The United Nations Relief and Works Agency for Palestine Refugees still needs $200 million to be able to cover its costs for the current year, UNRWA Commissioner General Pierre Krahenbuhl said on Monday.
At a press conference held in Egypt's capital after a meeting with Arab League Secretary-General Ahmed Aboul Gheit, Krahenbuhl reiterated that UNRWA has collected more than half of the funding it needs for 2018.
The Xinhua also quoted him as saying that private contributions have increased following the US decision to cut its funding to the UN organization as of August 31.
The official said that it is hard to accept such a decision from a partner who had been known for its generosity.
However, he expressed his enthusiasm over the fact that UNRWA had managed to cover more than half its deficit and is now trying to find other partners from whom to acquire the remaining funds it needs for the current year, with an eye toward seeking greater financial stability in 2019.
Krahenbuhl reiterated that the number of supporting countries for the UNRWA increased after the US decision to stop its financial contributions to the organization.
He added that many generous countries are actively funding UNRWA, including China, India, the Gulf countries and the European Union countries.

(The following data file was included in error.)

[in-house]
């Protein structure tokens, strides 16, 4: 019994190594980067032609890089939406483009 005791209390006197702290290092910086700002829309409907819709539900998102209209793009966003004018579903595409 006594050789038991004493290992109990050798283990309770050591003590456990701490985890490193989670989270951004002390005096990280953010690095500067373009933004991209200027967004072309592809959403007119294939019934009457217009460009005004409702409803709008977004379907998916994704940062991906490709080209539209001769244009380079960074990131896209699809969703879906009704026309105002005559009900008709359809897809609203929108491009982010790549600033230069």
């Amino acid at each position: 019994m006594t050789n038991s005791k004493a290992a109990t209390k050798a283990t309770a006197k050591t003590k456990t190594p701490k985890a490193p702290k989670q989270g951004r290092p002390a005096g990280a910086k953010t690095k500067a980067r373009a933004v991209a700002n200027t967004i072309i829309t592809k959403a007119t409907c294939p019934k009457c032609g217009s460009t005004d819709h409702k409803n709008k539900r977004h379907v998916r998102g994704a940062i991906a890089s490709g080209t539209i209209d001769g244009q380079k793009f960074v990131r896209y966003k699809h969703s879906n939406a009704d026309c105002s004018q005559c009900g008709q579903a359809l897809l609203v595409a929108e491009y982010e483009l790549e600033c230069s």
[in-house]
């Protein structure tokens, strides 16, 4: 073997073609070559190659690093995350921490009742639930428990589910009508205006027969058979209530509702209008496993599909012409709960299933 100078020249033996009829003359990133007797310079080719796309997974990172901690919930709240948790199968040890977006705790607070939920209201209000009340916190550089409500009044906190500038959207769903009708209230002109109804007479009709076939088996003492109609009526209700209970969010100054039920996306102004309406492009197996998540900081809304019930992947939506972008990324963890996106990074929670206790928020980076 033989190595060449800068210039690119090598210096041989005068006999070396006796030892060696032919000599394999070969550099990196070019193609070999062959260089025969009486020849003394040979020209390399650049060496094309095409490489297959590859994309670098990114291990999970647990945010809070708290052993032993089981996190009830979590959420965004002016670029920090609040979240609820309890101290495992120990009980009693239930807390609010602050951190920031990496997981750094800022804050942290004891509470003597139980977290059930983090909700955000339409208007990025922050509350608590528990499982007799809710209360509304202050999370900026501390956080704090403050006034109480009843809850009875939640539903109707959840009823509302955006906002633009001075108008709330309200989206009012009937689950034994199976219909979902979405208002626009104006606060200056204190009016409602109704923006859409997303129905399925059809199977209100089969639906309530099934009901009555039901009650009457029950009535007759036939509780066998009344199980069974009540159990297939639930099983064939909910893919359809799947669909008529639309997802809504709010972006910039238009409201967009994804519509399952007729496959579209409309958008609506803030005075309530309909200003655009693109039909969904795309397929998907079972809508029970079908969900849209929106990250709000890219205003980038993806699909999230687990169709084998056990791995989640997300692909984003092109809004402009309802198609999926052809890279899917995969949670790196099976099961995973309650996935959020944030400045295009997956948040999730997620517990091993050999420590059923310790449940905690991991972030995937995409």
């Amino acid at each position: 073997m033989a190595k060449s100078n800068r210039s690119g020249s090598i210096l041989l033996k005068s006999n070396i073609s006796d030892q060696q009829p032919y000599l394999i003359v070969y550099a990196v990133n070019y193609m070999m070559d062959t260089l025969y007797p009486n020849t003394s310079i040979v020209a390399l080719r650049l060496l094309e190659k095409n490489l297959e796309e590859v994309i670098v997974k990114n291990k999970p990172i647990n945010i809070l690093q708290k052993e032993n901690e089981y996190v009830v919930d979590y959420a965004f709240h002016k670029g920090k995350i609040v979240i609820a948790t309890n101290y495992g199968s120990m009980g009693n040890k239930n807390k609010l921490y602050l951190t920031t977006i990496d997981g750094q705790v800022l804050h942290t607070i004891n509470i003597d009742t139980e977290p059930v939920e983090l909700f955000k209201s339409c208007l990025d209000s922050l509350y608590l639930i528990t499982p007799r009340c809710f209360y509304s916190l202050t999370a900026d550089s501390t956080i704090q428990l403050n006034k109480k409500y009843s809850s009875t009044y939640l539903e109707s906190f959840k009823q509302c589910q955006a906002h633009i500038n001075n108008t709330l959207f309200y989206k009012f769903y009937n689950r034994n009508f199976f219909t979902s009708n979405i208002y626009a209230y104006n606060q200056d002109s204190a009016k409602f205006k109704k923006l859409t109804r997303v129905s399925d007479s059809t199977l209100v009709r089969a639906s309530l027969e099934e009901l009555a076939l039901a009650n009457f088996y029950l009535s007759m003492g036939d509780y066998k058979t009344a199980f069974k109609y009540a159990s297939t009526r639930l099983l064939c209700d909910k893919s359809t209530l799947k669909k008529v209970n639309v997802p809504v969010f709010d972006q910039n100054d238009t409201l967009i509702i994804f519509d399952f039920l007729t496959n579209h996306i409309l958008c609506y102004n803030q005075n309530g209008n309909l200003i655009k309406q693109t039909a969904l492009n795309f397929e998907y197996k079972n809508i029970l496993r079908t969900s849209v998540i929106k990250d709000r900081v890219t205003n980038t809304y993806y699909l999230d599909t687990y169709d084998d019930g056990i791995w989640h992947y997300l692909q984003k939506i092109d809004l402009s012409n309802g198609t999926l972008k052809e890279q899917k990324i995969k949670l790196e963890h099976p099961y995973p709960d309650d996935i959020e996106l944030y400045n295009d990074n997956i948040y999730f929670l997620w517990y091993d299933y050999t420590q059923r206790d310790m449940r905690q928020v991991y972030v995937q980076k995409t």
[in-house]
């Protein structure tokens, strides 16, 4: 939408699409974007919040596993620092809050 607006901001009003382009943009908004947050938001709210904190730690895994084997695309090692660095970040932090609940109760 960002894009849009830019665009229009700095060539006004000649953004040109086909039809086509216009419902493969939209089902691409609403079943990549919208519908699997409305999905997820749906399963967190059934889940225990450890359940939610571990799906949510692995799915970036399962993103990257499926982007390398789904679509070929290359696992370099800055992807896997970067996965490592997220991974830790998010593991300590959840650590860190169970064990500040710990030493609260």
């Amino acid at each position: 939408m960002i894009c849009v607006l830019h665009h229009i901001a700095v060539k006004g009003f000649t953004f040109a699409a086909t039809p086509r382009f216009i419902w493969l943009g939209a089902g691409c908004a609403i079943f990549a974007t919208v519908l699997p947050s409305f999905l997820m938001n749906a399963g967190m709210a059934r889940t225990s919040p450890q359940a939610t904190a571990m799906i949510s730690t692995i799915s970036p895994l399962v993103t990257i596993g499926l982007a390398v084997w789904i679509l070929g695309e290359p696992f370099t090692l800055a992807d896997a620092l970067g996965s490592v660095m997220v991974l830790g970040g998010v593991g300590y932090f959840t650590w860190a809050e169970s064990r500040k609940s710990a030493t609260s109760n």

He reiterated that the organization cannot imagine how to tell the students that the UNRWA schools have failed.
Krahenbuhl stressed the importance of the Arab League foreign ministers meeting set for Thursday, expressing his gratitude to Arab countries who donated to UNRWA and asking the others to follow their lead.
Krahenbuhl also gave special thanks for the contributions of Saudi Arabia, the United Arab Emirates, Qatar, Kuwait, Egypt, Jordan, Palestinian authorities and the Arab league in trying to find a solution to what he called the worst crisis UNRWA has ever faced.
Washington decided to stop funding UNRWA as of Aug. 31, accusing the UN organization of corruption and lack of financial discipline, while in January the US had cut its financial contribution to the agency from $360 million to only $60 million.
(This story has not been edited by Business Standard staff and is auto-generated from a syndicated feed.)